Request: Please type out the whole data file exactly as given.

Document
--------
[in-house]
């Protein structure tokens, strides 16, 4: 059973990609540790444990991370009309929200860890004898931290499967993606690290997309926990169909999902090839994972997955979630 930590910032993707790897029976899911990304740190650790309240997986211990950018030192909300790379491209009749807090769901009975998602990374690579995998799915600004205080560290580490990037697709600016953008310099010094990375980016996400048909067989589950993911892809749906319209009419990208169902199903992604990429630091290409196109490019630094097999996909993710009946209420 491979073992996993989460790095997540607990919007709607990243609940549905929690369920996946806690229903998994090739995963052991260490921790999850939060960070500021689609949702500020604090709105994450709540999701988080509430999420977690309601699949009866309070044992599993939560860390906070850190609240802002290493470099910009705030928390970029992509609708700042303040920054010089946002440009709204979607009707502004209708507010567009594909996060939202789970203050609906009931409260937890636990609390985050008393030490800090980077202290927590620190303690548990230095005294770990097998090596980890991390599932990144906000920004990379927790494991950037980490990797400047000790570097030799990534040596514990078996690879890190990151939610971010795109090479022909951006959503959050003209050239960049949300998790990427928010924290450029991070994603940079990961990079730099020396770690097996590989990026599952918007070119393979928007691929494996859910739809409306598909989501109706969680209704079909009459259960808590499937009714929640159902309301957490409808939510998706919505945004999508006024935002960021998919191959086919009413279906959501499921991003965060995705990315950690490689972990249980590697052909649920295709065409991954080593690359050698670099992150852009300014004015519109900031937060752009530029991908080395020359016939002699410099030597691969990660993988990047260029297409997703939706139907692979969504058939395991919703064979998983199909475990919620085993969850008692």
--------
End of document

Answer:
[in-house]
């Protein structure tokens, strides 16, 4: 059973990609540790444990991370009309929200860890004898931290499967993606690290997309926990169909999902090839994972997955979630 930590910032993707790897029976899911990304740190650790309240997986211990950018030192909300790379491209009749807090769901009975998602990374690579995998799915600004205080560290580490990037697709600016953008310099010094990375980016996400048909067989589950993911892809749906319209009419990208169902199903992604990429630091290409196109490019630094097999996909993710009946209420 491979073992996993989460790095997540607990919007709607990243609940549905929690369920996946806690229903998994090739995963052991260490921790999850939060960070500021689609949702500020604090709105994450709540999701988080509430999420977690309601699949009866309070044992599993939560860390906070850190609240802002290493470099910009705030928390970029992509609708700042303040920054010089946002440009709204979607009707502004209708507010567009594909996060939202789970203050609906009931409260937890636990609390985050008393030490800090980077202290927590620190303690548990230095005294770990097998090596980890991390599932990144906000920004990379927790494991950037980490990797400047000790570097030799990534040596514990078996690879890190990151939610971010795109090479022909951006959503959050003209050239960049949300998790990427928010924290450029991070994603940079990961990079730099020396770690097996590989990026599952918007070119393979928007691929494996859910739809409306598909989501109706969680209704079909009459259960808590499937009714929640159902309301957490409808939510998706919505945004999508006024935002960021998919191959086919009413279906959501499921991003965060995705990315950690490689972990249980590697052909649920295709065409991954080593690359050698670099992150852009300014004015519109900031937060752009530029991908080395020359016939002699410099030597691969990660993988990047260029297409997703939706139907692979969504058939395991919703064979998983199909475990919620085993969850008692």